National Commentary

Nicholas F. Benton: Can You Spell Ahmadinejad?

 

Here we go again! The hysteria being pumped up across the U.S. over Iranian President Mahmoud Ahmadinejad’s speeches in New York this week follows the exact same script as the run-up to Bush’s horrendous invasion of Iraq in 2003. 

The “demonization” of Ahmadinejad in every quarter of American society, from supporters of Bush’s current military aggression to peace activists, human rights advocates, gays and religious minorities, is underscored by cheap shot insults and foul-mouthed taunts from influential quarters. Depictions and invective that would be considered baldly racist in other circumstances are fair game for the national orgy of piling on against this man.

As with the president of Columbia University’s classless remarks prior to Ahmadinejad’s speech there Monday, there is a form of virtual hysteria adrift in the land of commentators and lawmakers eager to outdo one another in their vile denunciations of this man. In fairness to him, while I disagree with him, he’s certainly not the first Islamic head of state to be less than enamored of Israel.   

I am no fan, but Ahmadinejad was elected by his people and, at minimum, out of respect for the people of Iran, if for no other reason, he should be afforded a modicum of basic etiquette. It is, frankly, astonishing to see how many petty pundits in this land feel complete license to dump on him as hard as they can.

Do they have no sense that they’re repeating the same national lemming run that was used to justify the regrettable Iraq invasion? Is everyone really this gullible and willing to be herded into such a fiasco again?   

As Virginia Senator Jim Webb said this week, concerning the Lieberman-Kyl Amendment endorsing the U.S. right to “combat and constrain” Iran, “Those who regret their vote five years ago to authorize military action in Iraq should think hard before supporting this approach, because, in my view, it has the same potential to do harm.”

Of the amendment, Webb said, “It could be read as a backdoor method of gaining Congressional validation for military action without one hearing and without serious debate.”

Yes, it seems that profound mistakes of even very recent history seem to be ignored by those condemned to repeat them.

With all the loud drumbeats pounding around Ahmadinejad, it has been hard for the American people to get any clear sense of what he actually said at Columbia or at the United Nations, unless one actually heard the speeches live.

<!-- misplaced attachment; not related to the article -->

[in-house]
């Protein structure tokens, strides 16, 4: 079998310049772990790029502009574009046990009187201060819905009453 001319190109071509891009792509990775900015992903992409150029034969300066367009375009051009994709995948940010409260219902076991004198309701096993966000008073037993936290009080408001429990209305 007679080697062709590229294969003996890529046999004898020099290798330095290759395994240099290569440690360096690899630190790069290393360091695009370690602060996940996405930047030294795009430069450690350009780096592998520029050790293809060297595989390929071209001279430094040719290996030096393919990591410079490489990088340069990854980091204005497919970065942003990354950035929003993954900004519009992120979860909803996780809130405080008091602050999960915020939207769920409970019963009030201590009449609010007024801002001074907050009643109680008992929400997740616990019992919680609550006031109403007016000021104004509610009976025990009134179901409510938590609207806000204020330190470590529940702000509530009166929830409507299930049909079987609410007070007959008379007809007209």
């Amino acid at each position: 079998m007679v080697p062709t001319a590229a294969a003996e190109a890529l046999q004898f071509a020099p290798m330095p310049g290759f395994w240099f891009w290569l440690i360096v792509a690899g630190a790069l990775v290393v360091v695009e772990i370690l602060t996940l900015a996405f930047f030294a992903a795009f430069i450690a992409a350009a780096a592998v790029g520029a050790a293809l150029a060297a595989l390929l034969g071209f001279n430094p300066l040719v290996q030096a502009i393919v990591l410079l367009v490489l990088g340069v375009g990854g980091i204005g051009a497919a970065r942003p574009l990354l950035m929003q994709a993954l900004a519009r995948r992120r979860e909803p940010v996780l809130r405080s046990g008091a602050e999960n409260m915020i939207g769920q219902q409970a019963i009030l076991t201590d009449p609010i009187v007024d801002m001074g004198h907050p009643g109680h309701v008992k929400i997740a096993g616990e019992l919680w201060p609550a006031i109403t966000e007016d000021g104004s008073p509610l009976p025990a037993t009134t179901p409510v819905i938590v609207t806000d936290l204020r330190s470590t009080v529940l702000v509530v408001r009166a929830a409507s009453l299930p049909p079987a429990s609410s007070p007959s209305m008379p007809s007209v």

For example, while the Washington Post couched his remarks about nuclear power as “defiant” and made no mention of his argument that Iran is a participating member of the U.N.’s International Atomic Energy Agency committed to non-proliferation of nuclear weapons.

“All our nuclear activities are transparent, peaceful and under the watchful eyes of IAEA inspectors. Why then are there objections to our legally recognized rights? Which governments object to these rights? Governments that themselves benefit from nuclear energy and the fuel cycle. Some of them have abused nuclear technology for non-peaceful ends including the production of nuclear bombs, and some even have a bleak record of using them against humanity,” Ahmadinejad said.

No one has reported, either, that he’s said Iran has nothing to gain from adding to the instability inside Iraq, since it is not in Iran’s national interest to do so.

The point of his speech was to denounce the fact that when powerful aggressor nations of the world are brutally subjugating the weaker and poorer nations, the United Nations’ Security Council has been incapable of coming to the defense of the victimized nations because its membership is dominated by the aggressors.

Is he really such a monster for saying this? That focus, of course, did not come through in any reporting, and he’s simply characterized by everyone is little better than a terrorist. Of course, then leading U.S. officials tell us not to pay any attention to his words, because it’s only his “actions” that matter.

It is not a question of being for or against Ahmadinejad. It is a question of squaring reality with fierce attempts to skew and smokescreen. This is especially important when there are those in our nation’s leadership eager to send us into an even deadlier and far more ominous war.

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